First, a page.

Washington -- Coming off ten years of lawsuits against student loan lenders in which our overall record is 7-1-1, it's time to give credit where credit is due: mostly to the law firm of Wiley Rein (and, through 2010, the TELG law group). Tens of millions of dollars of repayments of false lender claims have come back to the U.S. Treasury. Students and families themselves now have new opportunities to challenge lenders and servicers for their errors, when often before they had no recourse. And sunshine has broken through to show how the shadowy side of the student loan system really works.
Think of the legal victories:
• Settlements with seven lenders, which not only got many millions back for taxpayers, but sent a strong message that false claims have consequences. False claims can be attempted, but at lenders' peril. The false claims between 2002 and 2006 in these cases obviously played a role in the decision by Congress in 2010 to kill the expensive, bank-based student loan system, FFEL. That freed up savings of over $30 billion for students, over subsequent years, in the form of additional grants, not loans. Think of it, $30 billion for financially needy students!
• A victory at the U.S. Supreme Court level, to confirm a 4th Circuit decision that a tax-exempt lender could not hide behind the doctine of sovereign immunity to deny student loan borrowers their day in court if they had been wronged by the lender. This will be of great assistance to aggrieved borrowers for many years to come. To get this victory, Wiley Rein had to win three separate appeals in the 4th Circuit and have the decision pass muster at the U.S. Supreme Court. This was an incredible achievement that will help borrowers as the sadly mishandled Public Service Loan Forgiveness progam is sorted out.*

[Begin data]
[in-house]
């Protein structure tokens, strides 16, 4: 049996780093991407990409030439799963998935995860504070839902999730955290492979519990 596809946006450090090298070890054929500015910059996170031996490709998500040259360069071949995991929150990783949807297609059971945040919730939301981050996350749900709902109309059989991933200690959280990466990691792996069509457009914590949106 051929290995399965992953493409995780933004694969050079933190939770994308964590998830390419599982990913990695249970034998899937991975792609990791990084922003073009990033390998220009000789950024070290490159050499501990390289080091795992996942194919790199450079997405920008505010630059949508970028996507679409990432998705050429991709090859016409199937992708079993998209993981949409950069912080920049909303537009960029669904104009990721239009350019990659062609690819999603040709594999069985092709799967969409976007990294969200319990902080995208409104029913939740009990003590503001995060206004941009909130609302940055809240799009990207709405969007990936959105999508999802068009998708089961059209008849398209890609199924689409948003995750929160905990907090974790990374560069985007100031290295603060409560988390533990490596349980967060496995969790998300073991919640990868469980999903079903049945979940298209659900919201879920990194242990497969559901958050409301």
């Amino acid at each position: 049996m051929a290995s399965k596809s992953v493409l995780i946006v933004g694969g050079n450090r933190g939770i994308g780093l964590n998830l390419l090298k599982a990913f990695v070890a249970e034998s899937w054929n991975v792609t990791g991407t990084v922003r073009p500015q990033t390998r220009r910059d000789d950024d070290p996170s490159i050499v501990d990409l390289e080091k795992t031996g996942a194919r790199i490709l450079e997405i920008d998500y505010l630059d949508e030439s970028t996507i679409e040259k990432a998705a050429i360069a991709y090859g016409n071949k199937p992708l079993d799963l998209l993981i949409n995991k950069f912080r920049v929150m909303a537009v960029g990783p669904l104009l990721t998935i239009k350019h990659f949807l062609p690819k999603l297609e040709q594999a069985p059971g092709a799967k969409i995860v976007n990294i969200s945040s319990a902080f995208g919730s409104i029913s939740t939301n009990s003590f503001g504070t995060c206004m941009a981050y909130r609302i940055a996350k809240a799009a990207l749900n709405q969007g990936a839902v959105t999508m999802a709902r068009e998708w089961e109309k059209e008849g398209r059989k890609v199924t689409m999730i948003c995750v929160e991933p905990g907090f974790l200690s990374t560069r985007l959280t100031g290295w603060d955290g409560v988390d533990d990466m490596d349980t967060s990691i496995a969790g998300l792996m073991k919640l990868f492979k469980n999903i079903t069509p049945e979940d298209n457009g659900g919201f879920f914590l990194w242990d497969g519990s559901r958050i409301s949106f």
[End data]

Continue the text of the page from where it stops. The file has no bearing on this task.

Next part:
• Getting a lender to a jury trial, where finally the sun shed its light on how the lender viewed its federal regulator, the U.S. Department of Education. "Pathetic" and "weak-minded" was the lender view. The lender even called a decison by Secretary Margaret Spellings, to restate Department regulations governing subsidies, a "joke." To get mountains of such evidence into the public realm was indeed one of the main goals of a jury trial. Wiley Rein did this through painstaking discovery over months and years, even while knowing (all too well, as it turned out) that discovery evidence might not make any difference to a jury, which was confronted by the fact that the Department of Education paid the false claims for years without question.** Pursuing truth through discovery for the sake of sunshine was a courageous and selfless act by Wiley Rein on behalf of its client, deserving of the highest acclaim.
• Bringing to light unseemly practices among certain lenders. One trial witness was confronted with the fact that she had set up a consulting company to show a for-profit lender how it could reap huge additional subsidies from the Department of Education, for a two percent share of the extra take for her company. The lender eventually had to pay back a portion of the false claims involved in the scheme, but the consultant walked away with her percentage nevertheless, with no consequences. Citizens and taxpayers, take note of how your tax dollars are spent.
The list could go on and on, and with appropriate curiosity shown by historians, journalists, public policy experts, and ordinary citizens, it will. The final lawsuit is over; Wiley Rein has done extraordinary, incredibly praiseworthy work.
Now: Is there anything to be learned from the ten years of these legal battles? Let's hope so, and let's get to it.
* Not that any aggrieved borrower should or should not actually sue. That the possibility of a successful suit exists should have a salutary effect on servicer performance. After Oberg III was decided by the 4th Circuit and the Supreme Court denied a writ of certiorari on the case in January, 2017, all tax-exempt lenders and servicers that relied on sovereign immunity to turn away borrower suits were put on notice that such a defense might henceforth not work.
** Making it difficult if not impossible to demonstrate to a jury that the lender was without a reasonable basis for its claims, because the Department was paying them, even though the Department later ruled the claims false after audits by the Inspector General. A jury, conversely, could have found that the claims were reckless, given that the lender never sought opinion of counsel, never asked the Department for its approval, and in fact hid its false claims scheme from the Department, as shown by Wiley Rein through discovery. But this jury did not.